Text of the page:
On Friday, the Federal Circuit issued an opinion in Wi-LAN USA, Inc. v. Ericsson, Inc., which highlights the importance of using care when granting rights to or under patents. The interesting facts in this case resulted in two contradictory opinions from two district courts regarding the scope of an agreement pertaining to rights under certain patents. These opinions illustrate the potential dangers of unintended consequences that may arise from imprecise drafting in patent agreements.

In 2008, Wi-LAN and Ericsson entered into an agreement under which Ericsson was granted certain rights to patents owned by Wi-LAN (the “Agreement”). At the time of the agreement, Wi-LAN had accused Ericsson’s Universal Mobile Telecommunications System (“UMTS”) / High Speed Packet Access (“HSPA”) products of infringing four of Wi-LAN’s patents. These patents ended up being defined as the “WI-LAN PATENTS” under the Agreement.

After entering into the Agreement regarding the four WI-LAN PATENTS, Wi-LAN acquired four additional patents and subsequently filed suit against Ericsson in the Eastern District of Texas alleging Ericsson’s UMTS/HSPA products of infringing those newly acquired patents. Two years after filing the Texas action, Wi-LAN brought a second suit against Ericsson in the Southern District of Florida. In that case, Wi-LAN alleged that certain Ericsson non-UMTS products infringed three other Wi-LAN patents that issued after the parties entered in to the Agreement. In both cases, Ericsson raised defenses and counterclaims that Wi-LAN had violated the Agreement and that Ericsson was entitled to a license under the asserted patents pursuant to the terms of the Agreement.

The dispute centered around three provisions: a Non-Assert Provision, a Damages Provision, and a Most Favored Licensee Provision.

The Non-Assert Provision provided that Wi-LAN would not bring an action against “[Ericsson] PRODUCTS which would, but for this Agreement, infringe any WI-LAN PATENTS.”

The Damages Provision provided that “With respect to patents other than the WI-LAN PATENTS … WI-LAN hereby agrees that no damages shall accrue against [Ericsson] … for infringement of any patents that, on or after the EFFECTIVE DATE, are owned or controlled by WI-LAN where liability results from…[Ericsson’s] UMTS/HSPA PRODUCTS….”

The Most Favored Licensee Provision provided that “In the event Wi-LAN owns or controls the licensing of patents not already addressed under this Agreement and which are infringed or alleged to be infringed by UMTS/HSPA PRODUCTS, … WI-LAN will grant to [Ericsson] … a license at most-favored licensee status.”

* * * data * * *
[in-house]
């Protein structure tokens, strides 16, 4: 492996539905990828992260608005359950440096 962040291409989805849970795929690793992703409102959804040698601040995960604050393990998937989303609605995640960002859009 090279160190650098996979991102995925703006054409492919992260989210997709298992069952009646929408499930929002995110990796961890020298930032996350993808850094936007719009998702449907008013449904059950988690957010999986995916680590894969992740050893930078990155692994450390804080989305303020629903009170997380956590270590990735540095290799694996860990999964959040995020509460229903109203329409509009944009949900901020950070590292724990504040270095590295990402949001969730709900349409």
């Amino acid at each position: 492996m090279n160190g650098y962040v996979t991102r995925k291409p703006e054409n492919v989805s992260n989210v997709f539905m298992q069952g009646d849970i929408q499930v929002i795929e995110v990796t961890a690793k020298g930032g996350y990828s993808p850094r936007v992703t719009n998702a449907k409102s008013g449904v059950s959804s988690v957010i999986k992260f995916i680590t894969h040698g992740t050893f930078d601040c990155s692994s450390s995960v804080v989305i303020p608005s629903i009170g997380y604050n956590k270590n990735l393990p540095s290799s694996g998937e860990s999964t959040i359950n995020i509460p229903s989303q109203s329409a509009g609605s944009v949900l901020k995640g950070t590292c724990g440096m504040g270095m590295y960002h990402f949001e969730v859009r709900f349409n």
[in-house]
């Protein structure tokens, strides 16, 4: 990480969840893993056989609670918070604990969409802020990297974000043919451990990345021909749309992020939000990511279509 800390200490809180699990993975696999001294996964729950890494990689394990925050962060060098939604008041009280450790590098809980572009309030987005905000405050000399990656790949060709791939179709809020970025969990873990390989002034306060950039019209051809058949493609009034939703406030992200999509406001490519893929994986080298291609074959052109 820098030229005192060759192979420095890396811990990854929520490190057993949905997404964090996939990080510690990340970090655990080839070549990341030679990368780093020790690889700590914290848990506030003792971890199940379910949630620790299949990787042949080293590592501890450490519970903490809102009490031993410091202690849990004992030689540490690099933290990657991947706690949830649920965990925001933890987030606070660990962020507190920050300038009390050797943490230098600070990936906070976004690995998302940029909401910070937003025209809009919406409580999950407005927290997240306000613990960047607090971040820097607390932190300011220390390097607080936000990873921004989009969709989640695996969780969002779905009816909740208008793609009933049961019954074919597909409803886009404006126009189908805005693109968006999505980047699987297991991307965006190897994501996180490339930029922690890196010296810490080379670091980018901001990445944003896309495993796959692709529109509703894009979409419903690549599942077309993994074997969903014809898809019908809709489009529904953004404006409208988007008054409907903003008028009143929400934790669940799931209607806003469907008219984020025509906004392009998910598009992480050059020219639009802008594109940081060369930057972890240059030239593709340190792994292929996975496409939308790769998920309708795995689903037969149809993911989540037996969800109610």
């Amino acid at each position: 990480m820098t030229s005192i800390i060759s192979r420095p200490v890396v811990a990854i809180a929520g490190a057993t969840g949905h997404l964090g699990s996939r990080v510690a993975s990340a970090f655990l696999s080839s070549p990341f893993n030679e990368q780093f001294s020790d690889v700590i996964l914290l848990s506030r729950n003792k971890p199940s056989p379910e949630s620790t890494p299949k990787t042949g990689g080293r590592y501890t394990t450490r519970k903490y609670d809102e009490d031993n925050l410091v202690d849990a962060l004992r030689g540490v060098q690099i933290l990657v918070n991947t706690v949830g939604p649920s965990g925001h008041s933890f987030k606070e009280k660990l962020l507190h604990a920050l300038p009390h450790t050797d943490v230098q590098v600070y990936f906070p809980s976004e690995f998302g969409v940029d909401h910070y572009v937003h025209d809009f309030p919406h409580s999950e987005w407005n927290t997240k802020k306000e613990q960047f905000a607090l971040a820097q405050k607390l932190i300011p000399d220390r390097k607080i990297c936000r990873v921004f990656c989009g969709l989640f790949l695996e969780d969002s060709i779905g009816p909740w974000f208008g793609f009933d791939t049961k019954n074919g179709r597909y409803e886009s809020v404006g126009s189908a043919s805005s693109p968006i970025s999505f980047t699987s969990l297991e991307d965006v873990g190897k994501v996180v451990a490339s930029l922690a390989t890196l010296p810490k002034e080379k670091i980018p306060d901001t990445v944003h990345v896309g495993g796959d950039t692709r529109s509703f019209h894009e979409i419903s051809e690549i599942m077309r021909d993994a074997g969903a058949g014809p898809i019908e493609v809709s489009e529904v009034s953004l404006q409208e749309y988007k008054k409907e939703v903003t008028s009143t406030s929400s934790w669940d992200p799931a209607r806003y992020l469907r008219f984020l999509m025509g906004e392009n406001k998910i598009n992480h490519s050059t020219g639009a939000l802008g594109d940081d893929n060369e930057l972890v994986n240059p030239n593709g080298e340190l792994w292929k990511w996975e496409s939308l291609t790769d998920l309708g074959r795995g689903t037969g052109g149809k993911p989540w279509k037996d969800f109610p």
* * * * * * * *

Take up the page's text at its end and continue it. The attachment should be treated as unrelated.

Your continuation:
In both the Texas and Florida actions, Ericsson filed a motion for summary judgment based on the Agreement. In Texas, Ericsson argued that the Non-Assert Provision barred Wi-LAN from bringing any patent infringement action against Ericsson’s UMTS/HSPA products and that Wi-LAN was obligated to license Ericsson under the Most Favored Licensee Provision. In Florida, Ericsson argued that the Most Favored Licensee Provision required Wi-LAN to grant Ericsson a license to the patents asserted in Texas. And, since the most favorable license Wi-LAN granted included the patents asserted in each of the Texas and Florida actions, Ericsson was entitled to a license to all of the patents asserted by Wi-LAN.

The Texas court found in favor of Wi-LAN and concluded that the Non-Assert Provision of the Agreement only concerned the four WI-LAN PATENTS and that the Most Favored Licensee Provision did not apply. The Florida court found in favor Ericsson and concluded that Wi-LAN was obligated to license Ericsson under the asserted patents and the patents asserted in the Texas action.

On appeal, the Federal Circuit agreed with the Texas court and concluded that Wi-LAN was not precluded from asserting the four newly acquired patents in the Texas action and was neither obligated to license the patents asserted in the Texas action nor the patents asserted in the Florida action. In evaluating the obligations and intent of the parties under the Agreement, the Federal Circuit compared the language of the Non-Assert Provision to the language of the Damages Provision. The court noted that while the Non-Assert Provision only stated that Wi-LAN would not assert an action against Ericsson’s UMTS/HSPA products that infringe the WI-LAN PATENTS, the Damages Provision permitted Wi-LAN to seek damages for the sale of UMTS/HSPA products that infringed patents other than the WI-LAN PATENTS.

Based on the language used in those provisions, the Federal Circuit inferred that the Non-Assert Provision was only intended to apply to the WI-LAN PATENTS and not any other Wi-LAN patents. As to the Most Favored Licensee Provision, the court concluded that this provision did not apply to the patents asserted in either of the Texas or Florida actions because the provision were drafted in the present tense and was directed to patents that “Wi-LAN owned or controlled as of the effective date of the [Agreement].” As a result, the Federal Circuit concluded this provision would not extend to after arising or future Wi-LAN patents.

The lesson learned, or reaffirmed, is the need to use care when drafting agreements involving patents and the language employed in identifying what products and patents are covered under the agreement. The use of inconsistent verbiage, varying tense usage, or conflicting terms may lead to unintended and significant consequences.

Christopher H. Strate is an Associate in the Gibbons Intellectual Property Department. Samuel H. Megerditchian, Counsel to the Gibbons Intellectual Property Department, co-authored this post.